From: Tao Ju [mailto:taoju@cs.wustl.edu]
Sent: Thursday, February 01, 2007 11:00 AM
To: Scott Royall
Subject: Cerebral Palsy (fwd)

Scott,

See the forwarded message below.

Maybe this is helpful 🙂

Tao

———- Forwarded message ———-

Date: Thu, 01 Feb 2007 11:51:48 -0500

From: Chris Glavin <chris.glavin@k12academics.com>

To: taoju@cs.wustl.edu

Subject: Cerebral Palsy

Hi,

My name is Chris Glavin. I run a website devoted to providing resourceful

information for a number of topics in education and disabilities and

disorders. I have created an information page on Cerebral Palsy including

History, Cause, Incidence and Prevalence, Types, Signs & Symptoms, Imaging

Findings, Prognosis, Treatment, Spastic, Support Services, Special Education

Schools, Camps, Books, Videos, Magazines & a Community Discussion Group with

members from all over the U.S. Please take a moment out of your day to visit

the page. If you would like to help in any way please do not hesitate to

contact me. I am always looking for individuals interested in providing

articles, resources or have any services for individuals with Cerebral

Palsy.

http://www.k12academics.com/cerebralpalsy.htm

Thanks!

Chris Glavin

K12academics.com

Texas Assistive Technology Regional Conference, Houston, TX June 25-27, 2007

Dear Angela,

Yes, I have dutifully registered for TATRC and forked over the required $75 for a booth. However, I decided to forward something I recently had to write for another new contact. While that contact was an apparent spammer, my response still serves as a good, no-bull 60-second thumbnail of who I am and what I’m about. As it actually mentions, I am mindful of your hellish workload as a SLP. Still, I hope you will read on. What you’ll read is interesting, and hopefully worthwhile to you.

Scott

From: Scott Royall [mailto:royall@conchbbs.com]
Sent: Thursday, February 01, 2007 3:37 PM
To: ‘chris.glavin@k12academics.com’
Cc: Tao Ju
Subject: FW: Cerebral Palsy (fwd)

Chris,

I am curious as to what prompted you to contact Tao, my associate. He and his wife have been assisting me in attempting to market an AAC solution I created named Xpress-It. Unfortunately, my efforts have not met with any financial success yet.

I should introduce myself. My name is Scott Royall, and I have CP. I also have a Computer Science degree, and worked for Shell Oil for 14 years. Since I couldn’t talk, and none of the currently-available AAC packages met my management’s expectations for intelligible speech, I was compelled to write my own high-fidelity solution. If some hubris will be forgiven, it is literally true that, at a recent impromptu meeting with Dynavox reps and users, the reps were left to explain why their expensive device couldn’t match the audio quality of my all-software Xpress-It.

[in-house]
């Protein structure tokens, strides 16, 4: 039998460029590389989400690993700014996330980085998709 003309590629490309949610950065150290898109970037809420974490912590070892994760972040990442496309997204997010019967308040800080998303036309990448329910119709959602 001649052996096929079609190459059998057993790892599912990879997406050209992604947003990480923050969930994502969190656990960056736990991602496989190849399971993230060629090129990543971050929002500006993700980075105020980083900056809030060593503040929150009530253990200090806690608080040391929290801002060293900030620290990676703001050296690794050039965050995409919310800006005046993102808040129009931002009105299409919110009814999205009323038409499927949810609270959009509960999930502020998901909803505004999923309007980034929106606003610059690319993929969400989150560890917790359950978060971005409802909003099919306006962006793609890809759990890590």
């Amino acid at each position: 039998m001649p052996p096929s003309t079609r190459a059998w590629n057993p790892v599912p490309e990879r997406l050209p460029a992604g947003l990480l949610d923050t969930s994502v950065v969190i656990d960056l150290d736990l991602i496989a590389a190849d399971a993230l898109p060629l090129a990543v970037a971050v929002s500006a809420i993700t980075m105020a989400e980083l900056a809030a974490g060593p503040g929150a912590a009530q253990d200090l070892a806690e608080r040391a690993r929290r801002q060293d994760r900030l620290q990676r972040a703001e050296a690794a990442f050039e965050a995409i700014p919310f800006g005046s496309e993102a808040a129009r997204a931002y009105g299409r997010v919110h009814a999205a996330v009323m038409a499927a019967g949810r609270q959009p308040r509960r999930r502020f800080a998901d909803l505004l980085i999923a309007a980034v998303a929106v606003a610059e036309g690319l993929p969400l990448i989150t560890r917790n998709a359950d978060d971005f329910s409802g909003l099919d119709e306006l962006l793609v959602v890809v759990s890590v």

I was furloughed almost five years ago when Shell decided to start transferring their IT work to Malaysia. Since I can’t get anyone to even grant a job interview to me, I have focused my efforts on trying to make a living on my one remaining marketable asset, Xpress-It. The nature of the AAC market has somewhat surprised me with its resilience to new approaches. There are no real villains involved; the resistance is mostly a product of the vetting process used. New products have to be reviewed and recommended, usually by recognized speech/language pathologists. SLPs have notoriously heavy workloads filled with many tasks, and few have the awareness of what computers are actually capable of. I guess it’s understandable that people stick with recommending what they are comfortable with, even if it is 15 years obsolete. The AAC community as a whole seems to not realize the voice quality required for someone to hold a job.

To be honest, I’m not entirely sure how I can best assist you in your endeavor. Xpress-It is available on my website, my blog is at http://adayinthelifeofaperson.spaces.live.com/. You might possibly convince me to write a few articles, but be aware that I tend to “call things as I see them.” I am not always sympathetic to my fellow disabled person, as I often find them surrounded by an air of defeatism. Life is pretty brutal and uncompromising, but it is also intrinsically filled with possibilities. As long as someone has options, he should be flogging them hard to improve his life.

Scott

—–Original Message—–
From: Tao Ju [mailto:taoju@cs.wustl.edu]
Sent: Thursday, February 01, 2007 11:00 AM
To: Scott Royall
Subject: Cerebral Palsy (fwd)

Scott,

See the forwarded message below.

Maybe this is helpful 🙂

Tao

———- Forwarded message ———-

Date: Thu, 01 Feb 2007 11:51:48 -0500

From: Chris Glavin <chris.glavin@k12academics.com>

To: taoju@cs.wustl.edu

Subject: Cerebral Palsy

Hi,

My name is Chris Glavin. I run a website devoted to providing resourceful

information for a number of topics in education and disabilities and

disorders. I have created an information page on Cerebral Palsy including

History, Cause, Incidence and Prevalence, Types, Signs & Symptoms, Imaging